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Summary: Subgenus Lepidella. Features include white color; tall stature; cap with often indistinct, cottony, white warts that become tan colored when dried out; ragged scaly stem with spindle-shaped bulb that is often rooting; poorly developed ring; volva with concentric zones; mild to pungent odor; and conifer habitat in or near rotten wood. According to D. Miller, pers. comm. this is a group of two or three species. Amanita smithiana is common. An old specimen can look quite different from a fresh one.
Collections have been examined from BC, WA, OR, ID, CA, and NM, (Tulloss(3)). It is also found in Mexico (Tulloss(5)).
Cap: 5-17cm across, hemispherical then convex to flat-convex, sometimes subumbonate [somewhat umbonate], margin decurved [downcurved] at first, finally flaring upward when old, margin projecting slightly beyond gills; cap "white or whitish or ivory, sometimes becoming pale tan in dry weather, infrequently with pinkish staining, sometimes yellowish on margin from handling or drying", subviscid [slightly viscid] at first, remaining tacky when moist, becoming shiny on drying, and developing kid leather texture, margin non-striate, appendiculate with dense white floccose submembranous [somewhat membranous] material; universal veil "white to whitish to pale buff to pale pinkish buff to cream buff to tan to brownish", darker colors apparently attributable to warm dry weather and/or age, occurring as floccose/felted patches or occasionally as easily crushed, subpyramidal or subconical warts especially over disc, in either case reduced to unevenly distributed, finer flocculence toward margin, removable as long as cap remains moist, (Tulloss(3))
Flesh: up to 1.5-2cm thick at stem, thinning evenly to margin; in both cap and stem white, and unchanging when cut or bruised, (Tulloss(3))
Gills: free to narrowly adnate, sometimes with a faint decurrent line on stem apex, close to crowded, 0.6-1.1cm broad, broadest about halfway from stem to cap margin, rarely forking, subgills "truncate to rounded truncate (short ones) or attenuate (longer ones), often unevenly distributed" among gills; "white to cream to ivory to pale pinkish buff in mass, in side view clay white or occasionally translucent, sometimes becoming cream in age"; edge white fringed-flocculose, (Tulloss(3))
Stem: 6-16cm x 1-3.5cm, equal or widening downward, "usually solid, occasionally with a short hollow lumen, commonly lacking insect tunnels", bulb broadly or narrowly fusiform [spindle-shaped], up to 13cm or more long and up to 5.5cm wide, with occasional extended root-like projection that is very difficult to collect in its entirety, but may be 30cm long; stem "white, bruising slowly buff to pinkish buff where handled"; "decorated with floccose/squamulose zones that can disappear with age and with fibrils that may become somewhat brownish", (Tulloss(3)), VOLVA in broken concentric rings of irregular warts at top of bulb, detersile [removable], (Tulloss(3))
Veil: on stem universal veil in broken rings of irregular warts at top of bulb, removable; partial veil as floccose-fibrillose-submembranous ring, superior, ragged, or lacerate, (Tulloss(3))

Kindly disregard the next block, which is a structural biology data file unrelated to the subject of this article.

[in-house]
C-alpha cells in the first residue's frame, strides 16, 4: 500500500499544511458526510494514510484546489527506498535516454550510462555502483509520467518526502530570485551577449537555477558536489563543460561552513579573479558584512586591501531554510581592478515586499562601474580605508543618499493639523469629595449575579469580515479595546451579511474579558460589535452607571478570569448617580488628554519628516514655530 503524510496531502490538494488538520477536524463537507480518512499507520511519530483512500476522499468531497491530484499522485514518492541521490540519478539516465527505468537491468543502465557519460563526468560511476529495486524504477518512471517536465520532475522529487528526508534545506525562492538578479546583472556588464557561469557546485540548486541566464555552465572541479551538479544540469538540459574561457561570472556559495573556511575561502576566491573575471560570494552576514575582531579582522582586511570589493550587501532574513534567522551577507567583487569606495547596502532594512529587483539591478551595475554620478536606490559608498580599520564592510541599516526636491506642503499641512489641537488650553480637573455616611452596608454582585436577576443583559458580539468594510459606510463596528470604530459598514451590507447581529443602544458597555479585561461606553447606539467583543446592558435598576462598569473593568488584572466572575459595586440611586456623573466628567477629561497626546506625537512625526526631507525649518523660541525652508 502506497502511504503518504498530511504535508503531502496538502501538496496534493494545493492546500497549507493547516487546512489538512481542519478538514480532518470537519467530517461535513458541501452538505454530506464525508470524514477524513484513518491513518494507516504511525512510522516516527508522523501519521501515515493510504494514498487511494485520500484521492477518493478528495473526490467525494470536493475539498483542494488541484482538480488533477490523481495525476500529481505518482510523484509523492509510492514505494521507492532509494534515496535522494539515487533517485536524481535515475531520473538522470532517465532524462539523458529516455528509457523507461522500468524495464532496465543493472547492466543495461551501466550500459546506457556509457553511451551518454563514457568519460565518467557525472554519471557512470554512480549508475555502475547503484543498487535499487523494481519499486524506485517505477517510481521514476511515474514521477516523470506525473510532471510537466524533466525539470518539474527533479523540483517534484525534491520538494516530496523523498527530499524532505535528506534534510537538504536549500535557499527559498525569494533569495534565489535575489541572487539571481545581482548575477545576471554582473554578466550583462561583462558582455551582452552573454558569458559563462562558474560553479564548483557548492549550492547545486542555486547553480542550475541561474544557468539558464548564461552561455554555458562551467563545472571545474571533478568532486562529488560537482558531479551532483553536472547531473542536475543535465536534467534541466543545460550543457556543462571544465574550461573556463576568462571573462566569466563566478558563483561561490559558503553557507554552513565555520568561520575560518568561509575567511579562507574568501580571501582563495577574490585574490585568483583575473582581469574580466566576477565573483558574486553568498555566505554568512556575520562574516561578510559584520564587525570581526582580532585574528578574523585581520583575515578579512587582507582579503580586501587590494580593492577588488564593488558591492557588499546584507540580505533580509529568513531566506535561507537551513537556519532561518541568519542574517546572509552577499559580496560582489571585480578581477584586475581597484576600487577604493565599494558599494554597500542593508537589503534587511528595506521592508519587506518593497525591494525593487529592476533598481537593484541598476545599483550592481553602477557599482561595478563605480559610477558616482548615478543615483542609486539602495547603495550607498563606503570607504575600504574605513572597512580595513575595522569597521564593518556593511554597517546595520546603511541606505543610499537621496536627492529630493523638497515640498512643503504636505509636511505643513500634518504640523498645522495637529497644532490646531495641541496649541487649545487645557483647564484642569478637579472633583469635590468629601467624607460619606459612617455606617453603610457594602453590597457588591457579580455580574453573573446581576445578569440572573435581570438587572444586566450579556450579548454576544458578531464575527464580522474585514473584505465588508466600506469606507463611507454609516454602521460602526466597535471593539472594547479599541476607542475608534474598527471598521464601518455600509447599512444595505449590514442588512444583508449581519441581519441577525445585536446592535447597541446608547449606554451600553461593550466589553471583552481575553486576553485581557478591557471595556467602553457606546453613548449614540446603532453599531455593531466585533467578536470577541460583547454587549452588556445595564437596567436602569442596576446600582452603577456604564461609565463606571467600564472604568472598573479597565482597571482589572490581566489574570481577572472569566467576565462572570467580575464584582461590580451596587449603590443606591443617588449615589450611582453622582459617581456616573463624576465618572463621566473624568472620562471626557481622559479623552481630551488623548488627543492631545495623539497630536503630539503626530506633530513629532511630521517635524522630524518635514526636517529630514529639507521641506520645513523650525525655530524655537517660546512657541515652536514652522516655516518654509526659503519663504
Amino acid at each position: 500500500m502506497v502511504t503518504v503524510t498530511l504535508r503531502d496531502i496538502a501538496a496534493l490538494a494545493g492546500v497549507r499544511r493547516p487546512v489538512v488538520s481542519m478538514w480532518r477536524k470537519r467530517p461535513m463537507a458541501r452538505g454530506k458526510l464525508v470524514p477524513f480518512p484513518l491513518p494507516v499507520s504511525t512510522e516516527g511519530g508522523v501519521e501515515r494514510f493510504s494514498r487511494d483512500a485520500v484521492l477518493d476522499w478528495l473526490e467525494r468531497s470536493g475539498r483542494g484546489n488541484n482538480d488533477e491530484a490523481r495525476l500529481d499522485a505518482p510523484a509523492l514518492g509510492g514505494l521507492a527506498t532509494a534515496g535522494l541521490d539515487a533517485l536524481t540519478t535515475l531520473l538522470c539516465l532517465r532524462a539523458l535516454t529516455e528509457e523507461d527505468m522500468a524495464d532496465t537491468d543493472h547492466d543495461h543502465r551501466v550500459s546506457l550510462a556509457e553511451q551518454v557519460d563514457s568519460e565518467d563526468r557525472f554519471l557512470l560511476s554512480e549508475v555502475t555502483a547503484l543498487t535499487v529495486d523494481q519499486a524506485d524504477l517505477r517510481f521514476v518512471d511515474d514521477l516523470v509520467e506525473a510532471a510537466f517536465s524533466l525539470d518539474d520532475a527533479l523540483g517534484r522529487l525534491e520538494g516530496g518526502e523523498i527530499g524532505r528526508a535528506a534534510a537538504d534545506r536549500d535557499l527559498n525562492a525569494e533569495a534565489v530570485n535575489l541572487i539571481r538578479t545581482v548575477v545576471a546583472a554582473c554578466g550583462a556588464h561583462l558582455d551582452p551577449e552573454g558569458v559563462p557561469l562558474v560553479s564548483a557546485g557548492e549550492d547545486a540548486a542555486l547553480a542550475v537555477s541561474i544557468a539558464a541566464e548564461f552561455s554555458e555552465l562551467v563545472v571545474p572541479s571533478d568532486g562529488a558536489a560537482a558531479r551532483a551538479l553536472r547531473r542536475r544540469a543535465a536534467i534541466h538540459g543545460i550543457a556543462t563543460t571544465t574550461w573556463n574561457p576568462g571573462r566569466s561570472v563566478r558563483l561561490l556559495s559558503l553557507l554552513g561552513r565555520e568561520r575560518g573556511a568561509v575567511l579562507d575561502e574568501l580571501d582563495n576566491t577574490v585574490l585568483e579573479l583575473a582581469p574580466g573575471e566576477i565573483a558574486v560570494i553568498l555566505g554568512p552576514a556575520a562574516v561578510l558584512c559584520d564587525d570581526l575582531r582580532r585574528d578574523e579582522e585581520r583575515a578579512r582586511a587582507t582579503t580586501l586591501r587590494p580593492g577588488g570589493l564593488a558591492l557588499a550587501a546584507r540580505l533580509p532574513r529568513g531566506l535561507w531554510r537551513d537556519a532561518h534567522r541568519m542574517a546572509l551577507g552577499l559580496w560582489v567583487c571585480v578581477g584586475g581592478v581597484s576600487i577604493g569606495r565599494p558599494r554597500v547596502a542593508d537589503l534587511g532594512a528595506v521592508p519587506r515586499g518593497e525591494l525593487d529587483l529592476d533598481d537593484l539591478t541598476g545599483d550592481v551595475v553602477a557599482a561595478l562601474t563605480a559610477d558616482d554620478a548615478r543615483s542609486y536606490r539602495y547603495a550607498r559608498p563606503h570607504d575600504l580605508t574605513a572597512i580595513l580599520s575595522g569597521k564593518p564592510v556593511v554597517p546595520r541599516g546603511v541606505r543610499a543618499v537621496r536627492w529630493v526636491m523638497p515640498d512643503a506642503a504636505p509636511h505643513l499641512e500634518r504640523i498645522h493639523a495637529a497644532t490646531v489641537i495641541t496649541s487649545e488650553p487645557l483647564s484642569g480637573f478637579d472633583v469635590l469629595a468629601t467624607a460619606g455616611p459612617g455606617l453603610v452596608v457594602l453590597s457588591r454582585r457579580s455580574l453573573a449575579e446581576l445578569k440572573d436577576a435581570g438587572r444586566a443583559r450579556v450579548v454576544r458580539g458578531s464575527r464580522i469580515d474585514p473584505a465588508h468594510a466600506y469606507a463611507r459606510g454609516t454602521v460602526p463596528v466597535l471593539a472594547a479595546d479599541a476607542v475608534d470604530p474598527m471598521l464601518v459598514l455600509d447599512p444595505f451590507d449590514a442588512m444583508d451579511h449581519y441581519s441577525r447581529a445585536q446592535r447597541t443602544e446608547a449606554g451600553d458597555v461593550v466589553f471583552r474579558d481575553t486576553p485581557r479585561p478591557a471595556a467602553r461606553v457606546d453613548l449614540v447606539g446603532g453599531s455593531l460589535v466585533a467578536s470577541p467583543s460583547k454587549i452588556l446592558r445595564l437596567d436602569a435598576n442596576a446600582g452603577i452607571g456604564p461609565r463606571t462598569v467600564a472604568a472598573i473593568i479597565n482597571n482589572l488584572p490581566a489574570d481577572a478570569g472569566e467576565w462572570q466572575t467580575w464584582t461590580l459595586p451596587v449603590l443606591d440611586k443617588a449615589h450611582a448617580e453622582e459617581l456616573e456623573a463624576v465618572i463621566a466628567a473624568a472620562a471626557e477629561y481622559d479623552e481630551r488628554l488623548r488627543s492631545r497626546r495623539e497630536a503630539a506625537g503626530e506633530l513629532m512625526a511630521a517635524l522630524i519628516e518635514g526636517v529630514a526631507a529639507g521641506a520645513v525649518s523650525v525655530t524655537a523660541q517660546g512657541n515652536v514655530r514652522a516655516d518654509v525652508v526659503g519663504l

Odor: absent to mild to somewhat faintly pungent or salty or like dust from ground bark of Douglas fir, to yeast-like or with cut surfaces smelling like green tomatoes or tomato plants, very strong and unpleasant when old, almost ham-like with tinges of chlorine, (Tulloss(3))
Taste: mild to somewhat sweet or lacking; when cooked: radish-like, superb to moderately acidic bitter, (Tulloss(3)), [do not taste]
Microscopic spores: spores (6.5)8.5-12.0(16.0) x (4.3)5.8-7.9(10.8) microns, elliptic to elongate, often adaxially flattened, sometimes swollen at one end, smooth, amyloid, contents guttulate or granular; basidia dominantly 4-spored, occasionally 1-spored, rarely 2- or 3-spored, 43-70 x 8.5-13.8(15.0) microns, thin-walled, slenderly clavate, clamps and proliferated clamps rather common, (Tulloss(3))
Spore deposit: white to pale cream (Tulloss(3))
Habitat / Range
single to gregarious, usually under conifers, often amidst or near very rotten wood; fruiting in fall, occasionally summer, winter, spring (September to December, occasionally July, August, or January, once collection in May), (Tulloss(3)), fall, winter, spring, summer
Amanita silvicola is somewhat similar with its white color and ragged or shaggy stem, but in A. smithiana 1) the stem is more likely to be rooting and spindle-shaped (as opposed to marginate or clavate), 2) the odor may be unpleasant, 3) warts are formed on cap rather than patches (but may not be distinct), 4) stature is usually taller in relation to width than for A. silvicola, 5) clamp connections are present on basidia, 6) spores are somewhat smaller, 7) it lacks chains of inflated cells in universal veil remnants on cap, and 8) there is a positive chemical reaction of cut stem to syringaldazine and to paracresol. Tricholoma murrillianum is somewhat similar but 1) odor is different, 2) large distinctive scales are usually present on stem as well as cap, 3) the ring is usually well developed (rather than poorly developed or ragged), 4) shape tends to be squat and robust rather than tall and thin, and 5) flesh is harder. See also SIMILAR section of Catathelasma imperiale and Catathelasma ventricosum.
poisonous, in a number of poisonings A. smithiana has been considered a possible cause with the following picture: after 4-10 or more hours, gastrointestinal symptoms, followed by kidney failure with or without liver failure, (Tulloss(3))
Recommended citation: Author, Date. Page title. In Klinkenberg, Brian. (Editor) 2020. E-Flora BC:
Electronic Atlas of the Plants of British Columbia [eflora.bc.ca]. Lab for
Advanced Spatial Analysis, Department of Geography, University of British
Columbia, Vancouver. [Accessed:
2023-03-21 1:10:14 PM
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